Former Surgeon General Joycelyn Elders has lost little of that trademark candor that so famously put her on the outs with the Clinton administration some 15 years ago.
In an interview conducted at a party held in Denver during the Democratic National Convention, Elders was her same outspoken self. The event was aimed at promoting safe sex and was hosted by Rolling Stone magazine and Trojan Brand Condoms. Elders called for sex education to begin as early as kindergarten and continue through graduation. She also urged healthcare to move from treating the sick to instead keeping individuals healthy from the start.
We have to come to grips with preventable problems, she said, adding that there is a reluctance among Americans to take even the most basic steps toward improving their health, like quitting smoking or monitoring their dietand even less incentive for healthcare professionals to lean on them to do so.
We have a health illiterate society, she added.
Elders, who after a career focused on the practice and policies surrounding public health, in 1993 was appointed as U.S. Surgeon General by then-President Clinton. She was the first African-American to hold the post and only the second woman to reach that rank.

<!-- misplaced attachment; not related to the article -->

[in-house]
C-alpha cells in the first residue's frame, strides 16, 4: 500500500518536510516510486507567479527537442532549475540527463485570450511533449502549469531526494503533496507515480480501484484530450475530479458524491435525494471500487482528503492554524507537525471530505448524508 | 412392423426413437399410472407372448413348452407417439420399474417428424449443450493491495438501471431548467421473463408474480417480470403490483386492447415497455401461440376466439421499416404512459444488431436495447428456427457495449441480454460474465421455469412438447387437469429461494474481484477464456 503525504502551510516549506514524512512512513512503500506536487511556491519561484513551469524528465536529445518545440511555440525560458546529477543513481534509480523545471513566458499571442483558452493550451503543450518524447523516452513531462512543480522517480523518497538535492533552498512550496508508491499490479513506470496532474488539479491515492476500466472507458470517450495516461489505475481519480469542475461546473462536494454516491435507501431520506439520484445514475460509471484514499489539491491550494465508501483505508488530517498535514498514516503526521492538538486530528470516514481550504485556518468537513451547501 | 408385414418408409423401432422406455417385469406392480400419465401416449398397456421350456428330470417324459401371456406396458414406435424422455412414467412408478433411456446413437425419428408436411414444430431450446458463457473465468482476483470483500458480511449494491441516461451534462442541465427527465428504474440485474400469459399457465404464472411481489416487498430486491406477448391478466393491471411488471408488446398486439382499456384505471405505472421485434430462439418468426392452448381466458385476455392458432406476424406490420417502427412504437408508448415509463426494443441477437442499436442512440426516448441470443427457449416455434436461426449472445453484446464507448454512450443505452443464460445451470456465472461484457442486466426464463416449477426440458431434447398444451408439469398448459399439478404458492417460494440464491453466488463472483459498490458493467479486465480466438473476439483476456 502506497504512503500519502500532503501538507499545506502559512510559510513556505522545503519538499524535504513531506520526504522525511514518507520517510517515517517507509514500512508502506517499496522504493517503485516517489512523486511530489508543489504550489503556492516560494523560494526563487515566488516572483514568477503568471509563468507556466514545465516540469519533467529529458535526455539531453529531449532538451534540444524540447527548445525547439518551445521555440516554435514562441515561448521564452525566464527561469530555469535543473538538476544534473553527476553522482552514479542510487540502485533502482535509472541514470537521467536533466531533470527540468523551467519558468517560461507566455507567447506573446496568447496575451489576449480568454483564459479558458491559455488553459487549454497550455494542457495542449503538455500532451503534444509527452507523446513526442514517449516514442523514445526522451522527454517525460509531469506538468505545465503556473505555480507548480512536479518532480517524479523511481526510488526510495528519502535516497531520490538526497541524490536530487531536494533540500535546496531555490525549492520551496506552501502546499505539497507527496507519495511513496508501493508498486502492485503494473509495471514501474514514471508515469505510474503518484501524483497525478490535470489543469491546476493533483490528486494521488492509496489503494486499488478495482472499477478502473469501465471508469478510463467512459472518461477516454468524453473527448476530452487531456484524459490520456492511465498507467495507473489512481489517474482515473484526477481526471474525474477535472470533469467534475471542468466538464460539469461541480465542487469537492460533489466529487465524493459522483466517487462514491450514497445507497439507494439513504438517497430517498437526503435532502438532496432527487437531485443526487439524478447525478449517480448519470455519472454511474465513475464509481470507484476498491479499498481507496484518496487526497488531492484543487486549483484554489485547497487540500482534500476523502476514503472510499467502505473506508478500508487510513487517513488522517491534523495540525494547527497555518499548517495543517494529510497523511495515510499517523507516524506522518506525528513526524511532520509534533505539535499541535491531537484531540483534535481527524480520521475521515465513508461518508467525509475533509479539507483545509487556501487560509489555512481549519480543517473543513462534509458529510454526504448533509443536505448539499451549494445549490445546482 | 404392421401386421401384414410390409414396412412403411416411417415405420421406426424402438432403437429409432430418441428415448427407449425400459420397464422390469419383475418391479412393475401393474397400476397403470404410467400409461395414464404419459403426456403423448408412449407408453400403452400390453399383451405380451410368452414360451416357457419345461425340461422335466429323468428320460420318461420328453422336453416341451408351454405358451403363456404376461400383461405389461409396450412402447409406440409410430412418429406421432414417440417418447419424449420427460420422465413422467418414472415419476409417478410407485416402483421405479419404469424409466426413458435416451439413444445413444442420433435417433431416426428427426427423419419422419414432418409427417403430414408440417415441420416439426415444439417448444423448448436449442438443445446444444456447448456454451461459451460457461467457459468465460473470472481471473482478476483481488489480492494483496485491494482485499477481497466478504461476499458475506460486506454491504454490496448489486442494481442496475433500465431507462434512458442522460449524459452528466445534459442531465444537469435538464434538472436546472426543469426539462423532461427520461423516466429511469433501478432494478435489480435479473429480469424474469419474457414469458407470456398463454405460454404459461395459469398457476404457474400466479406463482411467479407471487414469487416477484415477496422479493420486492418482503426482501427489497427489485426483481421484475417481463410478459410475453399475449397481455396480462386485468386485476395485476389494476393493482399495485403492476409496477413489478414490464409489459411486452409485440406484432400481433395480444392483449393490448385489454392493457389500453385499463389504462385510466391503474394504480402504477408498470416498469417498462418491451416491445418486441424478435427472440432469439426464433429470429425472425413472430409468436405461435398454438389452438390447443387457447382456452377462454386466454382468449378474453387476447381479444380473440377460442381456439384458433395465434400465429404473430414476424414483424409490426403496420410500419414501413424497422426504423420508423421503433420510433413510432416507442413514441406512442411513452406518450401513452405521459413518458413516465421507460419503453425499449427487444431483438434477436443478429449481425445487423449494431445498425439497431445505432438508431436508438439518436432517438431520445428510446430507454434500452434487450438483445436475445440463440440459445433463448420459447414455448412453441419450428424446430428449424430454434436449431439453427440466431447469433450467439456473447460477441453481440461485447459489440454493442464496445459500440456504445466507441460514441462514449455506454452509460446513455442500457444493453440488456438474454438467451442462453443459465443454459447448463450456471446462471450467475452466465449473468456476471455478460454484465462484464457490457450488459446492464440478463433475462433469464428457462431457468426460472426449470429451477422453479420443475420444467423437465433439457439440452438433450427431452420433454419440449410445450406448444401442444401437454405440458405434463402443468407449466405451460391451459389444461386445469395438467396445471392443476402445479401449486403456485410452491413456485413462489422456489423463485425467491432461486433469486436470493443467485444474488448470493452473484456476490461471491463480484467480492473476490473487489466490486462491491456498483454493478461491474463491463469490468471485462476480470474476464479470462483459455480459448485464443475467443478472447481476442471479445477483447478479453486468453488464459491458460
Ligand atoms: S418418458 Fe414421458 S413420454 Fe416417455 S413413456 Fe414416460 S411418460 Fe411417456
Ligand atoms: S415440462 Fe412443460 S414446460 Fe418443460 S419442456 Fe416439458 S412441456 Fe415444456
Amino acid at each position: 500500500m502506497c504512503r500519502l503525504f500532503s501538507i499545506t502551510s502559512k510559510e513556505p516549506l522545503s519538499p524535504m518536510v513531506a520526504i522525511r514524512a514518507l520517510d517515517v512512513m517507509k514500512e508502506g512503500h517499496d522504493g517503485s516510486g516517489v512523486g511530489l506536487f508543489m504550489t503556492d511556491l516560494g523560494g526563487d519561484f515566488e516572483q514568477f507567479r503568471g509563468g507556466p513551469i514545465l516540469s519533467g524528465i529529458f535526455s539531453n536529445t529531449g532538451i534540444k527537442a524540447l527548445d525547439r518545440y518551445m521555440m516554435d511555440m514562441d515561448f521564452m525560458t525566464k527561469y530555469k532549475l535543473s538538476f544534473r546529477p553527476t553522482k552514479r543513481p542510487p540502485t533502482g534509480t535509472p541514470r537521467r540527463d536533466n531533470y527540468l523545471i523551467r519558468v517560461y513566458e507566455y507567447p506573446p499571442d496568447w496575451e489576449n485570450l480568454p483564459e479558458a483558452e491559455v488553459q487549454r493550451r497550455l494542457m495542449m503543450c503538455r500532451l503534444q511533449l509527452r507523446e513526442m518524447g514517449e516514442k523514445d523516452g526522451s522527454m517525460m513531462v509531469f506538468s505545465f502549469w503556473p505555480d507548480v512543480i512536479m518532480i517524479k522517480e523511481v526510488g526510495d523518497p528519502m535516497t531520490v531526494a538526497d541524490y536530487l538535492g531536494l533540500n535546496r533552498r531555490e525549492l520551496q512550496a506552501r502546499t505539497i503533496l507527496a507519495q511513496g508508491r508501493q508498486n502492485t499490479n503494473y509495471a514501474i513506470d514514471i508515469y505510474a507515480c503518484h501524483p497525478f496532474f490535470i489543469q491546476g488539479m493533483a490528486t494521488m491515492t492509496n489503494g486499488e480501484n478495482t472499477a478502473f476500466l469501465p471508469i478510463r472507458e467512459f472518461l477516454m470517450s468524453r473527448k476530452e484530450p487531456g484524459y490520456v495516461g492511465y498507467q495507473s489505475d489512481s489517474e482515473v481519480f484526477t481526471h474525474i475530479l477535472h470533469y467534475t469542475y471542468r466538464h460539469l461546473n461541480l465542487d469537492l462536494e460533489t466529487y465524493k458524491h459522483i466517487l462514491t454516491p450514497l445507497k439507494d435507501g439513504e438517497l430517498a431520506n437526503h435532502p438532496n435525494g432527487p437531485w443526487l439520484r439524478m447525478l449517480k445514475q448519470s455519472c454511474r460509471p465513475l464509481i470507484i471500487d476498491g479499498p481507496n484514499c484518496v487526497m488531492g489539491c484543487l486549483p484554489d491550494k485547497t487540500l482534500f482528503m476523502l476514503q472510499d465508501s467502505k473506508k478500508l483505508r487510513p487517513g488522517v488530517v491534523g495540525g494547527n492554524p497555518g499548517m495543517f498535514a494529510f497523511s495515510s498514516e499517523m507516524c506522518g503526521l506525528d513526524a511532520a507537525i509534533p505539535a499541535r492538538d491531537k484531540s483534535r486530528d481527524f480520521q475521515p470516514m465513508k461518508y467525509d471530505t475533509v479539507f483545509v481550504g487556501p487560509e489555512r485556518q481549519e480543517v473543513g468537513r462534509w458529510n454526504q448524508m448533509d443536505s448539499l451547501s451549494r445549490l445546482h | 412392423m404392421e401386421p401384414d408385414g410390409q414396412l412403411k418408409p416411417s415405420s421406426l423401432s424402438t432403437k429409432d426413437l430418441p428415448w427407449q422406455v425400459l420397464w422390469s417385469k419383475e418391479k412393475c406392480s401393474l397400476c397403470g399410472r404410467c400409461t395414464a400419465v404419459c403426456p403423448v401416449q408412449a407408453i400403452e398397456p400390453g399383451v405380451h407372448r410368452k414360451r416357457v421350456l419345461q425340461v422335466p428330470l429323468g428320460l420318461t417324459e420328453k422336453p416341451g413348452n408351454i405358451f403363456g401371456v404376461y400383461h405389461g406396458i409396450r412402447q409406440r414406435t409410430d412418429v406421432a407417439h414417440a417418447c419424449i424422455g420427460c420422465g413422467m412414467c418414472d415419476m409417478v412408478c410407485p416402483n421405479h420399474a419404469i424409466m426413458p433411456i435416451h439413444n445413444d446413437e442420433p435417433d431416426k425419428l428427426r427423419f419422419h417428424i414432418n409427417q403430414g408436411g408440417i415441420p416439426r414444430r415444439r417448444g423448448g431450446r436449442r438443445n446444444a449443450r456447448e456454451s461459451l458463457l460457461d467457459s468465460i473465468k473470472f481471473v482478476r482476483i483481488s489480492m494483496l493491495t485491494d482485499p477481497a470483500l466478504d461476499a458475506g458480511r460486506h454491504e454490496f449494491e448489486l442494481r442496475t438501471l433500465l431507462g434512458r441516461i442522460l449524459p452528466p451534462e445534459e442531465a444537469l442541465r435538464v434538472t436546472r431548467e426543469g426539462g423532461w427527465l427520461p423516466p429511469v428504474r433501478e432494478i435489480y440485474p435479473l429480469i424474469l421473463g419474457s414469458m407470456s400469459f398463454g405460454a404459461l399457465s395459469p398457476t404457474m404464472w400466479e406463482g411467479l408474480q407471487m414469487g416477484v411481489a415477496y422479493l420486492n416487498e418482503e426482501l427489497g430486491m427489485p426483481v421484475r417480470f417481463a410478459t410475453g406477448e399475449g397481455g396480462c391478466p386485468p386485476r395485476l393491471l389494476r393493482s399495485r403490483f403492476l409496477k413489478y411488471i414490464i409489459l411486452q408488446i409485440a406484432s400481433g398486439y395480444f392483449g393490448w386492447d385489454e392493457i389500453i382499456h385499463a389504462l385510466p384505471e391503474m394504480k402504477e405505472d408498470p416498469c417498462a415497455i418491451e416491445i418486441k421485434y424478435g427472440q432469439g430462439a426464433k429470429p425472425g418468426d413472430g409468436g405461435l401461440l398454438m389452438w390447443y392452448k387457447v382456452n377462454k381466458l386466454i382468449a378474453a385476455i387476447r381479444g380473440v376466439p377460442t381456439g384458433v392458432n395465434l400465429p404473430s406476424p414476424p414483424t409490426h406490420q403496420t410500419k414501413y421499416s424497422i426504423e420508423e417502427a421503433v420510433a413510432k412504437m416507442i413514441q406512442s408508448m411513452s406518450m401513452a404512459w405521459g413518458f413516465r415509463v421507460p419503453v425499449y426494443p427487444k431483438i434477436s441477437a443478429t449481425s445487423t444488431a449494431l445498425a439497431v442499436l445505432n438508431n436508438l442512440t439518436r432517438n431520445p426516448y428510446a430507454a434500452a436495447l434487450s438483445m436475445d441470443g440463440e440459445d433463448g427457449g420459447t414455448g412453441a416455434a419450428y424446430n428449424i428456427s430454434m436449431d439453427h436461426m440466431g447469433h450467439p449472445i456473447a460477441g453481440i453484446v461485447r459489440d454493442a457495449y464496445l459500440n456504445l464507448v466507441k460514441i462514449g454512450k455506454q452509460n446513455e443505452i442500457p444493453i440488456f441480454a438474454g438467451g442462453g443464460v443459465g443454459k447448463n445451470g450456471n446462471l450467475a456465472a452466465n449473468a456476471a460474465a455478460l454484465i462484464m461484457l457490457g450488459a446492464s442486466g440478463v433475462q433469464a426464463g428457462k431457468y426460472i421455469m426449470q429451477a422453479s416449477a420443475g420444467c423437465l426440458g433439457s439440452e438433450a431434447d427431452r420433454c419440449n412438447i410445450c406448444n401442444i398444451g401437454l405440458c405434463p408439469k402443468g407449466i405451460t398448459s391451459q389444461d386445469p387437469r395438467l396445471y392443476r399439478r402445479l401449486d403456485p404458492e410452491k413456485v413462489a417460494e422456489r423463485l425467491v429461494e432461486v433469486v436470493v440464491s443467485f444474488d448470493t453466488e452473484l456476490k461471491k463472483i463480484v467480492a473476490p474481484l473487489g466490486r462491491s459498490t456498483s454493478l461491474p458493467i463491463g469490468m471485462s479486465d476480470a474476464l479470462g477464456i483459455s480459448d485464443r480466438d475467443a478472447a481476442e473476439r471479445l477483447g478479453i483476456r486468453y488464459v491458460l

Almost immediately, however, she sparked controversy. In the early 1990s, she called for more lax drug laws and pushed the distribution of condoms and other contraceptives in public schools. In 1994, in answer to a question, she suggested that masturbation could prove an effective means of keeping children from riskier sexual behavior.
Now, the 75-year-old Elders continues to press her message of prevention, especially regarding sexually transmitted diseases such as HIV. She also said she is a proponent of universal health coverage, in which everyone from physicians to the everyday citizen shares responsibility. Everyone has to contribute, she said. Doctors cant do it alone.
When asked to compare Democratic presidential hopeful Barack Obama to a young Bill Clinton, she immediately cited their boundless energy. They both want to get things done, she said.
And would she want to return to a health policy post under a new administration? Oh no, she said. Im too old.
Washington Bureau Chief Matthew DoBias covers Medicare, HHS/CMS, quality improvement, patient safety and healthcare business news in the District of Columbia and Delaware.
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